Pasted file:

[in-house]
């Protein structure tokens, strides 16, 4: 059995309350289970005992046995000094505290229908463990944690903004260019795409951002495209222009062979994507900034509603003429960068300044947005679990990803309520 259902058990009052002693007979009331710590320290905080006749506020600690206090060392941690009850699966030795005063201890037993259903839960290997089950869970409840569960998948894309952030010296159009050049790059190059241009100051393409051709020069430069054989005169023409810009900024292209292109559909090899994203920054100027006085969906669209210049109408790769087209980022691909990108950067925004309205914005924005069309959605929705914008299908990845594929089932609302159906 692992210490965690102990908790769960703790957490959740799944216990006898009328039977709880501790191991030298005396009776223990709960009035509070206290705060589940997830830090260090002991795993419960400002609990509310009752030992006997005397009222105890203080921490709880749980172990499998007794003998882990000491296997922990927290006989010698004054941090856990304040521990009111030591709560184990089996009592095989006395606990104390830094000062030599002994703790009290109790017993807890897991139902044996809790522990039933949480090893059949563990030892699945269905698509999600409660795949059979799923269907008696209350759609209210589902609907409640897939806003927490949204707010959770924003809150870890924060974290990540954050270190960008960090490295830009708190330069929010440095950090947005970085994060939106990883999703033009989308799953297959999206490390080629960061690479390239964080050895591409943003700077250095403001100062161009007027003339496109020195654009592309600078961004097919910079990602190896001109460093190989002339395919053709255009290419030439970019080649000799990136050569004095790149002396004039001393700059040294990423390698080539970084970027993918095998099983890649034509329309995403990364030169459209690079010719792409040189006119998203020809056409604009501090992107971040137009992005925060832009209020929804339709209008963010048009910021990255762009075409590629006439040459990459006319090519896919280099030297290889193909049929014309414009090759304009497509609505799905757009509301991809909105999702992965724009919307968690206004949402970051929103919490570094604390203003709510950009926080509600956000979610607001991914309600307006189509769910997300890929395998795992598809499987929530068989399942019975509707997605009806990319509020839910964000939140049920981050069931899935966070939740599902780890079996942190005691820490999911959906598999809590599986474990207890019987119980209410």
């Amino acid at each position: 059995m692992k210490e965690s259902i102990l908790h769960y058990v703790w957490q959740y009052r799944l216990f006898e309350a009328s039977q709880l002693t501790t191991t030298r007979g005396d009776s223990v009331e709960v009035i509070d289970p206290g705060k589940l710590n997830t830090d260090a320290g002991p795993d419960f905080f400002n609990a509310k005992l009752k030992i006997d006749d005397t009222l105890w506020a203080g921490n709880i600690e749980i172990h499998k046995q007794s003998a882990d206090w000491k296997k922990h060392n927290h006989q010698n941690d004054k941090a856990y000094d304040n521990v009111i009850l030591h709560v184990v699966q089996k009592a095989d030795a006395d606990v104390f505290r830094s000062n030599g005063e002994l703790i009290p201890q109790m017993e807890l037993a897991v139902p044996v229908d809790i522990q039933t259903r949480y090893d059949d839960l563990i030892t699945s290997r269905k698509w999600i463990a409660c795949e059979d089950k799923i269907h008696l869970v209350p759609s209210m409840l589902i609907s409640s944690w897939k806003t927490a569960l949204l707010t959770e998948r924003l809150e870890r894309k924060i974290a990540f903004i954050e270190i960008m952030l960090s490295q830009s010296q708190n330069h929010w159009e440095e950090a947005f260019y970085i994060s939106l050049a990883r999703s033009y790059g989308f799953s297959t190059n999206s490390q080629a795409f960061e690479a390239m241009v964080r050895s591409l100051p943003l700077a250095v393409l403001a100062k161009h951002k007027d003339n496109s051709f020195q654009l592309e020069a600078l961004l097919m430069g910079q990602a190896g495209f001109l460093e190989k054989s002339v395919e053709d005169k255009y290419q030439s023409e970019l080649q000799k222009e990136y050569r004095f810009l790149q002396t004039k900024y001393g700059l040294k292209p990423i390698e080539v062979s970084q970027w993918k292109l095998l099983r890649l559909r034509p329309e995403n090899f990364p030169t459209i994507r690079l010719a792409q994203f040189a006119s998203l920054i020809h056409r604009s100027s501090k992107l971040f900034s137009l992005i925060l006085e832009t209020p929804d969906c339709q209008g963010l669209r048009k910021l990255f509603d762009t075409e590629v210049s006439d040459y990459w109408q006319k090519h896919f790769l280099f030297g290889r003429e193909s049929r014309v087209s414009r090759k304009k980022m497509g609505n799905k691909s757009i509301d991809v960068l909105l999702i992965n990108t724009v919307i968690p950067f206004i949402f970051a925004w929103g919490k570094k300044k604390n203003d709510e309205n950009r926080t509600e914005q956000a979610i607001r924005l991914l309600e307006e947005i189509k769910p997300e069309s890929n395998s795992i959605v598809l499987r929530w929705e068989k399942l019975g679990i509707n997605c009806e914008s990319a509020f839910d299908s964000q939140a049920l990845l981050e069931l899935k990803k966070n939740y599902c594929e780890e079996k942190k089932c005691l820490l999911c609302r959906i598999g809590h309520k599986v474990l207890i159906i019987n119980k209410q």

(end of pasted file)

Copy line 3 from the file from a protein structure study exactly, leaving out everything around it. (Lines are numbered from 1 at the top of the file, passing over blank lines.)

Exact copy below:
């Amino acid at each position: 059995m692992k210490e965690s259902i102990l908790h769960y058990v703790w957490q959740y009052r799944l216990f006898e309350a009328s039977q709880l002693t501790t191991t030298r007979g005396d009776s223990v009331e709960v009035i509070d289970p206290g705060k589940l710590n997830t830090d260090a320290g002991p795993d419960f905080f400002n609990a509310k005992l009752k030992i006997d006749d005397t009222l105890w506020a203080g921490n709880i600690e749980i172990h499998k046995q007794s003998a882990d206090w000491k296997k922990h060392n927290h006989q010698n941690d004054k941090a856990y000094d304040n521990v009111i009850l030591h709560v184990v699966q089996k009592a095989d030795a006395d606990v104390f505290r830094s000062n030599g005063e002994l703790i009290p201890q109790m017993e807890l037993a897991v139902p044996v229908d809790i522990q039933t259903r949480y090893d059949d839960l563990i030892t699945s290997r269905k698509w999600i463990a409660c795949e059979d089950k799923i269907h008696l869970v209350p759609s209210m409840l589902i609907s409640s944690w897939k806003t927490a569960l949204l707010t959770e998948r924003l809150e870890r894309k924060i974290a990540f903004i954050e270190i960008m952030l960090s490295q830009s010296q708190n330069h929010w159009e440095e950090a947005f260019y970085i994060s939106l050049a990883r999703s033009y790059g989308f799953s297959t190059n999206s490390q080629a795409f960061e690479a390239m241009v964080r050895s591409l100051p943003l700077a250095v393409l403001a100062k161009h951002k007027d003339n496109s051709f020195q654009l592309e020069a600078l961004l097919m430069g910079q990602a190896g495209f001109l460093e190989k054989s002339v395919e053709d005169k255009y290419q030439s023409e970019l080649q000799k222009e990136y050569r004095f810009l790149q002396t004039k900024y001393g700059l040294k292209p990423i390698e080539v062979s970084q970027w993918k292109l095998l099983r890649l559909r034509p329309e995403n090899f990364p030169t459209i994507r690079l010719a792409q994203f040189a006119s998203l920054i020809h056409r604009s100027s501090k992107l971040f900034s137009l992005i925060l006085e832009t209020p929804d969906c339709q209008g963010l669209r048009k910021l990255f509603d762009t075409e590629v210049s006439d040459y990459w109408q006319k090519h896919f790769l280099f030297g290889r003429e193909s049929r014309v087209s414009r090759k304009k980022m497509g609505n799905k691909s757009i509301d991809v960068l909105l999702i992965n990108t724009v919307i968690p950067f206004i949402f970051a925004w929103g919490k570094k300044k604390n203003d709510e309205n950009r926080t509600e914005q956000a979610i607001r924005l991914l309600e307006e947005i189509k769910p997300e069309s890929n395998s795992i959605v598809l499987r929530w929705e068989k399942l019975g679990i509707n997605c009806e914008s990319a509020f839910d299908s964000q939140a049920l990845l981050e069931l899935k990803k966070n939740y599902c594929e780890e079996k942190k089932c005691l820490l999911c609302r959906i598999g809590h309520k599986v474990l207890i159906i019987n119980k209410q």